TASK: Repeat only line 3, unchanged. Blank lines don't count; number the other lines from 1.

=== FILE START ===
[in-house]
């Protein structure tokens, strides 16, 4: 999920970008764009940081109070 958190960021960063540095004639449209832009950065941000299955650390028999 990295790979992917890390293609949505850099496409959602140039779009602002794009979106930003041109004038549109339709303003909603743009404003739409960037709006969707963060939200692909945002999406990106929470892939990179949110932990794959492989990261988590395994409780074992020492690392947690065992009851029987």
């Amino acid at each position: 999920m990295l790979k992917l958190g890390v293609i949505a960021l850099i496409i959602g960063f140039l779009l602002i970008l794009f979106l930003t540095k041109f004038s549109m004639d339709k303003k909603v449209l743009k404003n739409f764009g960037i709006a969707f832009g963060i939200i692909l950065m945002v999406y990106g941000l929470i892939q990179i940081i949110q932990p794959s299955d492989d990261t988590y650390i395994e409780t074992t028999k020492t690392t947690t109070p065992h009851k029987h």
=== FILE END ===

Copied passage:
């Amino acid at each position: 999920m990295l790979k992917l958190g890390v293609i949505a960021l850099i496409i959602g960063f140039l779009l602002i970008l794009f979106l930003t540095k041109f004038s549109m004639d339709k303003k909603v449209l743009k404003n739409f764009g960037i709006a969707f832009g963060i939200i692909l950065m945002v999406y990106g941000l929470i892939q990179i940081i949110q932990p794959s299955d492989d990261t988590y650390i395994e409780t074992t028999k020492t690392t947690t109070p065992h009851k029987h």